Swallowing is a surprisingly complicated process with a combination of voluntary and involuntary reflexes, nerves and muscles all working together. It is something that we take for granted as long as it is functioning fine and we do not have to think about it.
There are many things that can go wrong during the whole process. Any trouble with swallowing food is called as dysphagia. The causes which lead to this condition are:
1. Spasm Of The Involuntary Muscles
A diffuse spasm of the involuntary muscles involved in swallowing can go into spasm during the process. This makes it uncomfortable and difficult for the food to go down the esophagus. It is a rare disorder and has been associated with an imbalance between nerve conduction and muscle function. This symptom could be a sign of other deeper, more sinister conditions.
A defect with the esophageal sphincter can cause the food to rise back up the esophagus if it opens improperly or let the contents of the stomach rise up if the sphincter does not close completely. Along with sphincters, the muscles in the wall also tend to weaken over a period of time which further aggravates the problem.
A cancerous growth in the region of the throat can cause an obstruction to the swallowing process. The size of the tumor is likely to grow in size as time progresses and thus make the situation worse.
This stands for Gastro Esophageal Reflux Disease. It also involves a backing up of stomach contents into the esophagus. There is an overproduction of acid in the stomach alongside weak esophageal muscles. A feeling of heartburn after a heavy meal is a common complaint from patients with this condition. This stomach acid causes ulcers inside the esophagus making the process of swallowing very uncomfortable and painful.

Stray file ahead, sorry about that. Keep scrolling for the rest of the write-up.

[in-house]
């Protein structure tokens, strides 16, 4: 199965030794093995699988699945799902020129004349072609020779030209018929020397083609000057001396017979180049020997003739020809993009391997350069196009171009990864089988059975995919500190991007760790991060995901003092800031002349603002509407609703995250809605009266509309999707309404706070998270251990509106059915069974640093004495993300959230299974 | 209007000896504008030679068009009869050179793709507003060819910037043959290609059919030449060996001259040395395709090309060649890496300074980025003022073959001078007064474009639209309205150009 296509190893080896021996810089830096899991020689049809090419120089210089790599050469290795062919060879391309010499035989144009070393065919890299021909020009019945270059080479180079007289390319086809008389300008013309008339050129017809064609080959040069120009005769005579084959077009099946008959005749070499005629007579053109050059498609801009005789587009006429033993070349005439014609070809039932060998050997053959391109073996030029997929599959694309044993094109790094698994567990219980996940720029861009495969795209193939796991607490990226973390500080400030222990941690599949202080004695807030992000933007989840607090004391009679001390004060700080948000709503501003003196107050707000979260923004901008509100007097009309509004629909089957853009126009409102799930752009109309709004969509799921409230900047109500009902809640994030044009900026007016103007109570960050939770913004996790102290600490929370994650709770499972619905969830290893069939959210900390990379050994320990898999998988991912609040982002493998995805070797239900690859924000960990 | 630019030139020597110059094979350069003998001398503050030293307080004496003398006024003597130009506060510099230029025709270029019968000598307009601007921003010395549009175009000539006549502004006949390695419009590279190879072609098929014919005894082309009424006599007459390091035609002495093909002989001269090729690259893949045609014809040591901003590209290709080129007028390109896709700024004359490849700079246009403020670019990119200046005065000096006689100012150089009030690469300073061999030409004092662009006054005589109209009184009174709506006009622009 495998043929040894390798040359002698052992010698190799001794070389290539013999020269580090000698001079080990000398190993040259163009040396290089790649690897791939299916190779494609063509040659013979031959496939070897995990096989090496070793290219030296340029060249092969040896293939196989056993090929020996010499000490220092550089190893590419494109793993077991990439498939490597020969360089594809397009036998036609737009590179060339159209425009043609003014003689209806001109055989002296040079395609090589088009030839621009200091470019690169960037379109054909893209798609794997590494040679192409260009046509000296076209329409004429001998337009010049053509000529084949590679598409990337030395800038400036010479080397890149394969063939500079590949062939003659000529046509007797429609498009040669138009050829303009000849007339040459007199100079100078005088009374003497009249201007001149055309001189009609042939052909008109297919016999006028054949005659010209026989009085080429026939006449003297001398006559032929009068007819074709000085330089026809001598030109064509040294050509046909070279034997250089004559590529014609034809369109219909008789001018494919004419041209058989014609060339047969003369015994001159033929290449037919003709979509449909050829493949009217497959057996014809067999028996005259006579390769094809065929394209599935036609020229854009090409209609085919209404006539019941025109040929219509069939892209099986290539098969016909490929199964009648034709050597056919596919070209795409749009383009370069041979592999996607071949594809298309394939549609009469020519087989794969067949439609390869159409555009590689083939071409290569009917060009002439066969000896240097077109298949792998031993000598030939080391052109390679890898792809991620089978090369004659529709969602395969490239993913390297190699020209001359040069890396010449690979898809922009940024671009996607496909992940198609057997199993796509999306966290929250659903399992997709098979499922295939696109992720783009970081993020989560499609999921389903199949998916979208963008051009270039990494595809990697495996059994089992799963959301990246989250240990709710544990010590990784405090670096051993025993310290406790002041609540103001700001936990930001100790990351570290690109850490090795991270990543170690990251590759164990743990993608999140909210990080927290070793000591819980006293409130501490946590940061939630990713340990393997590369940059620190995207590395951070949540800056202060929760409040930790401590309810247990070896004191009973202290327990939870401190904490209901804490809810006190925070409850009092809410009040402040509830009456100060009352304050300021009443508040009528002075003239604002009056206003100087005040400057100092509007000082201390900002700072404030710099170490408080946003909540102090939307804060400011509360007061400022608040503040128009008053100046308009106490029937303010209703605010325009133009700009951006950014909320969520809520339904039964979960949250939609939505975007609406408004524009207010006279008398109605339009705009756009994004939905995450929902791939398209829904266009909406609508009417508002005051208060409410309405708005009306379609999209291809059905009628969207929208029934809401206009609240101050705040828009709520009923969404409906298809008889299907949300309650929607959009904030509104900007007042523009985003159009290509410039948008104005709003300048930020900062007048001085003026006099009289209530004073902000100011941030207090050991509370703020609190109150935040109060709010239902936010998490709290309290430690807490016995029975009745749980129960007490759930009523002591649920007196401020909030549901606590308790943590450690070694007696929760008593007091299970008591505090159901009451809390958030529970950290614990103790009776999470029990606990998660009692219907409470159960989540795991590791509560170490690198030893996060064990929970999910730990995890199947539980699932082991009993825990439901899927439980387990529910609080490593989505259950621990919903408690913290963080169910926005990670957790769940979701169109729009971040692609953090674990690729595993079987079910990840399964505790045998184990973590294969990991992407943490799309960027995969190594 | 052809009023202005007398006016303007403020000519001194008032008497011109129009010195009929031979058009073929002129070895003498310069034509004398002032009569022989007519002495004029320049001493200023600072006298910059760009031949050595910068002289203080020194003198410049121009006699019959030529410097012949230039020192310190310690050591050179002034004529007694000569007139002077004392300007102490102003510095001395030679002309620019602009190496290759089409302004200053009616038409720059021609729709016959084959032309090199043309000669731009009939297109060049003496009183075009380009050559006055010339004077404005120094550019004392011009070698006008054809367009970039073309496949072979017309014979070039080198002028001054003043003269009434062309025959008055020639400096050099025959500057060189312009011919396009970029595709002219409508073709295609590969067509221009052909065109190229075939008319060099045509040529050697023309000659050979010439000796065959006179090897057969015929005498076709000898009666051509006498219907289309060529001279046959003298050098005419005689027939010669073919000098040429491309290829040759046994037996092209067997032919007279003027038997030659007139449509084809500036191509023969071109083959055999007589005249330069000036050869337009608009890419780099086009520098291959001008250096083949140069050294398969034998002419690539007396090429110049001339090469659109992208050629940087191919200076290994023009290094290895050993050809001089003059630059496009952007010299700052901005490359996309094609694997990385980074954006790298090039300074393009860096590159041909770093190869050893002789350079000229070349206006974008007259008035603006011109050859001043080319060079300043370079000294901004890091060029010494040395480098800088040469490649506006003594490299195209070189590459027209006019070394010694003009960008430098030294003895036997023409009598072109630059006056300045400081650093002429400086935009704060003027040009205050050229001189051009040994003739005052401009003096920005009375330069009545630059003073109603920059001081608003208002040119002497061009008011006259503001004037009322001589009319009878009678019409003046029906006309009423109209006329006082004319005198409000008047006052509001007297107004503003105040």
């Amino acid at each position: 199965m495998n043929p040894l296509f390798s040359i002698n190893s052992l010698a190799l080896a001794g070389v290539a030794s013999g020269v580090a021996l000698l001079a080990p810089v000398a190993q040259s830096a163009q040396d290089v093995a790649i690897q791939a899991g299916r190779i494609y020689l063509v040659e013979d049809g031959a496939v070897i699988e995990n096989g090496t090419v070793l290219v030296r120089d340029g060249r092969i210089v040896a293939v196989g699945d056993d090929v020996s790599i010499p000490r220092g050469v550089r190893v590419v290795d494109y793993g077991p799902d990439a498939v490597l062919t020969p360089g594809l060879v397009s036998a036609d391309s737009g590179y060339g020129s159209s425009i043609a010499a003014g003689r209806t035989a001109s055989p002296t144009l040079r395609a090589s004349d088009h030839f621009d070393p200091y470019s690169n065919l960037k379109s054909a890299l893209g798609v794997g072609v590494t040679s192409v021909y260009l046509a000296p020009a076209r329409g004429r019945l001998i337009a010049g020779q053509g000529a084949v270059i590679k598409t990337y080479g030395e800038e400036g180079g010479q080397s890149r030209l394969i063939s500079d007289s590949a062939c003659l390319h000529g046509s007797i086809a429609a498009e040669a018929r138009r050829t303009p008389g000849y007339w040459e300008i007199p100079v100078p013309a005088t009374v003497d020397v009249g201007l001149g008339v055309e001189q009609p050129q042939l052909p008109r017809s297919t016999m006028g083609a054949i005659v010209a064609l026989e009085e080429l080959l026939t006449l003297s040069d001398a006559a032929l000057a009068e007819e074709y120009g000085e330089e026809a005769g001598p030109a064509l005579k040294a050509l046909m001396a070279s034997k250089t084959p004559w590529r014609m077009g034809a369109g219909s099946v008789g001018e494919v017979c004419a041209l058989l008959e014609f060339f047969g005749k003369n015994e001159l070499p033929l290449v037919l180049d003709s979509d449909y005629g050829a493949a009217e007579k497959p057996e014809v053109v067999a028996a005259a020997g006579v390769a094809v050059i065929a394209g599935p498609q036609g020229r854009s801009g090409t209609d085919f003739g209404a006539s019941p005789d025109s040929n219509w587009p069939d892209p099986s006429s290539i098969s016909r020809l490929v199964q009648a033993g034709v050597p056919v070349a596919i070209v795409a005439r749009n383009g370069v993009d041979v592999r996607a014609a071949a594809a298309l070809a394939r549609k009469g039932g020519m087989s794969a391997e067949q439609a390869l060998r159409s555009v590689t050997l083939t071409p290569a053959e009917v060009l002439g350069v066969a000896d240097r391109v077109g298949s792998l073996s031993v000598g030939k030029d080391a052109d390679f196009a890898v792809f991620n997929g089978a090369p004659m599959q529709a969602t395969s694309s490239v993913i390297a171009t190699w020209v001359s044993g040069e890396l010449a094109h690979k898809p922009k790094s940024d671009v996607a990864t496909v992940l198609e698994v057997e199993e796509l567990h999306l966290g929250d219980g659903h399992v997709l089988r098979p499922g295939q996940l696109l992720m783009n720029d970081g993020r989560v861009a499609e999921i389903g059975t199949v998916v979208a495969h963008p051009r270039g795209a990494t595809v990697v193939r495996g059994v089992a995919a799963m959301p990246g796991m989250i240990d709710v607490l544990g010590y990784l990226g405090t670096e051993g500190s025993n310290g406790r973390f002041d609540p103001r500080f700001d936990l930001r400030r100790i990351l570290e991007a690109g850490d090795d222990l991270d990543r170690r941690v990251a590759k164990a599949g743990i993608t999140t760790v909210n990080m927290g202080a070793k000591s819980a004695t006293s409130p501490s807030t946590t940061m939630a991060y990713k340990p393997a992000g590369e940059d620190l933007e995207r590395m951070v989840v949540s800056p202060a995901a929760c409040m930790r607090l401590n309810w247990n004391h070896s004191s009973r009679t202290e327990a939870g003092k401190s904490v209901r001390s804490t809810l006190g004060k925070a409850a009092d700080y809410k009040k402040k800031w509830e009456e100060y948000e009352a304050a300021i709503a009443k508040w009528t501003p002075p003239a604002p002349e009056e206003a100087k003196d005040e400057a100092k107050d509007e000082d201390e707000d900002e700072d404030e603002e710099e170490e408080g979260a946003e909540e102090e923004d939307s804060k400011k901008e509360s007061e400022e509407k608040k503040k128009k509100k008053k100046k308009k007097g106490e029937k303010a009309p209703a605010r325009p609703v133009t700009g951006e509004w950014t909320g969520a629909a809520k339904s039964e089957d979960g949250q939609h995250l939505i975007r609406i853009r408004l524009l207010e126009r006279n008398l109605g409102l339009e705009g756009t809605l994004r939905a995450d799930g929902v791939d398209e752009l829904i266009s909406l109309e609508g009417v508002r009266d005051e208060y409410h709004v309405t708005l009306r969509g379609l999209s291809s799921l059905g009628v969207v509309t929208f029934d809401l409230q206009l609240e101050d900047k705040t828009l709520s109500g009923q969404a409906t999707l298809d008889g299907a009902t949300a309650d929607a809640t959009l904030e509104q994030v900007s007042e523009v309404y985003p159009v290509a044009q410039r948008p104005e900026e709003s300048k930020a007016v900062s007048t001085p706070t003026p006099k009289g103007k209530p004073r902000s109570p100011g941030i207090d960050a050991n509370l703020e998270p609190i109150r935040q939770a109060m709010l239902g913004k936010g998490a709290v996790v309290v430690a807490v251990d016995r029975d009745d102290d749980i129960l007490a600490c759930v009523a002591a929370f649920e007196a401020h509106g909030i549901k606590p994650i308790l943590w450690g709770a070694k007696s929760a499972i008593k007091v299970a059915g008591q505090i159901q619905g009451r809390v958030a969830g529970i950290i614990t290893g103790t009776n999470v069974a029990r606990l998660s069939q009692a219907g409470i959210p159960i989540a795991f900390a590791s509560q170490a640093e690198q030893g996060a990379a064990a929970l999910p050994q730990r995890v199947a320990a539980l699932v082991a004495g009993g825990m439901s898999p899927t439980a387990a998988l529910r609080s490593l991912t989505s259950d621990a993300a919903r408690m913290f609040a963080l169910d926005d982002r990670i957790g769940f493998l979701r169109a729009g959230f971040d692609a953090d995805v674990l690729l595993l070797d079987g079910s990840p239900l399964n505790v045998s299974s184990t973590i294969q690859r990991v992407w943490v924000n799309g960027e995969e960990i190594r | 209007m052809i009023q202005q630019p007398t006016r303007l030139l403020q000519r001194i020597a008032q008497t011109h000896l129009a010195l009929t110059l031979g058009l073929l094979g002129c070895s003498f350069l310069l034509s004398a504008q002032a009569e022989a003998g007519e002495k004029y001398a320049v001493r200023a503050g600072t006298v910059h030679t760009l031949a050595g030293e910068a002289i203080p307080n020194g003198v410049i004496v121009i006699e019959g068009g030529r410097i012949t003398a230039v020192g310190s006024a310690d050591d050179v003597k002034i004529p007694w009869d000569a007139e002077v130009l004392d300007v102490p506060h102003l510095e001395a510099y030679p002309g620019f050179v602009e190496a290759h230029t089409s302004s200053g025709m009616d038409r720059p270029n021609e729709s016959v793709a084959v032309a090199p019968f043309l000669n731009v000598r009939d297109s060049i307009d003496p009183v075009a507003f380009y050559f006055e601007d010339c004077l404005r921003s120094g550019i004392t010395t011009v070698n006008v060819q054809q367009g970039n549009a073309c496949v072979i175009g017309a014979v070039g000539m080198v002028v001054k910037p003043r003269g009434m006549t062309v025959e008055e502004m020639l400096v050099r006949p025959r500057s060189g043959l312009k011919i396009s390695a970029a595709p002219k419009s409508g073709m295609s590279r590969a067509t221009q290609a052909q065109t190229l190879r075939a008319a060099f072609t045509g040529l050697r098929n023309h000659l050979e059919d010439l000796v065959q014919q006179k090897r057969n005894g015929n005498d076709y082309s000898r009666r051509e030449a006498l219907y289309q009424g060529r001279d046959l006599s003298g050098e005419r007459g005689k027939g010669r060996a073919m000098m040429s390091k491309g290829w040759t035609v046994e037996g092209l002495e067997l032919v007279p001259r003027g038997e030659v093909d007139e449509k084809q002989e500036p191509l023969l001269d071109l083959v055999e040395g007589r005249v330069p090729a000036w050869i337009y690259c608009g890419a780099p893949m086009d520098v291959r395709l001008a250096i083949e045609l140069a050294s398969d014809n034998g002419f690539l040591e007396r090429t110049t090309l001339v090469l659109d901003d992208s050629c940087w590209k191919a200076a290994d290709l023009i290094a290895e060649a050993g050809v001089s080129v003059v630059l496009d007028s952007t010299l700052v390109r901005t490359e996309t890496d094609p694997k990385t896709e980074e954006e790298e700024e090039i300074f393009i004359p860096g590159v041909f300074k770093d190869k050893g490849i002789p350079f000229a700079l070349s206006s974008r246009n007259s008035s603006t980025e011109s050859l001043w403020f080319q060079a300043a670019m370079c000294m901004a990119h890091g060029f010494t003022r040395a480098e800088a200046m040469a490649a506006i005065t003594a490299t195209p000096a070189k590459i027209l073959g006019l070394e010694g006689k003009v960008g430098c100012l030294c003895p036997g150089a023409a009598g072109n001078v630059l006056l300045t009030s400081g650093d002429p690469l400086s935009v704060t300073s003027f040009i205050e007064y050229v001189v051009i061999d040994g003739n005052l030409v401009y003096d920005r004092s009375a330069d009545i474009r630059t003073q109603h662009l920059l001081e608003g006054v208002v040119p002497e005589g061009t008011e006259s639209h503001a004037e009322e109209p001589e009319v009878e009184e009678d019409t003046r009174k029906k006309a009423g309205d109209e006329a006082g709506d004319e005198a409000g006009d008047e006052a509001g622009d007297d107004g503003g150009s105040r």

5. Muscular Dystrophy
A difficulty in swallowing might be the first symptom that shows up in case of certain autoimmune disorders which cause muscular dystrophy. There is a self-inflicted damage to the body by the cells of the immune system and it results in widespread destruction and wasting of the muscles. The rate of progression of this disease can be surprisingly quick and the treatment if often difficult and long term.
6. Extra Esophageal Mass
Another common cause of difficulty in swallowing could be the development of an extra esophageal mass which puts pressure on the muscles of the esophagus preventing them from working without obstruction. A thorough clinical examination supported with X-rays and other imaging techniques should be sufficient to show such a mass if it exists.
A surgical removal of the entire mass or the obstructing part at the very minimum would be the treatment of choice in most cases.
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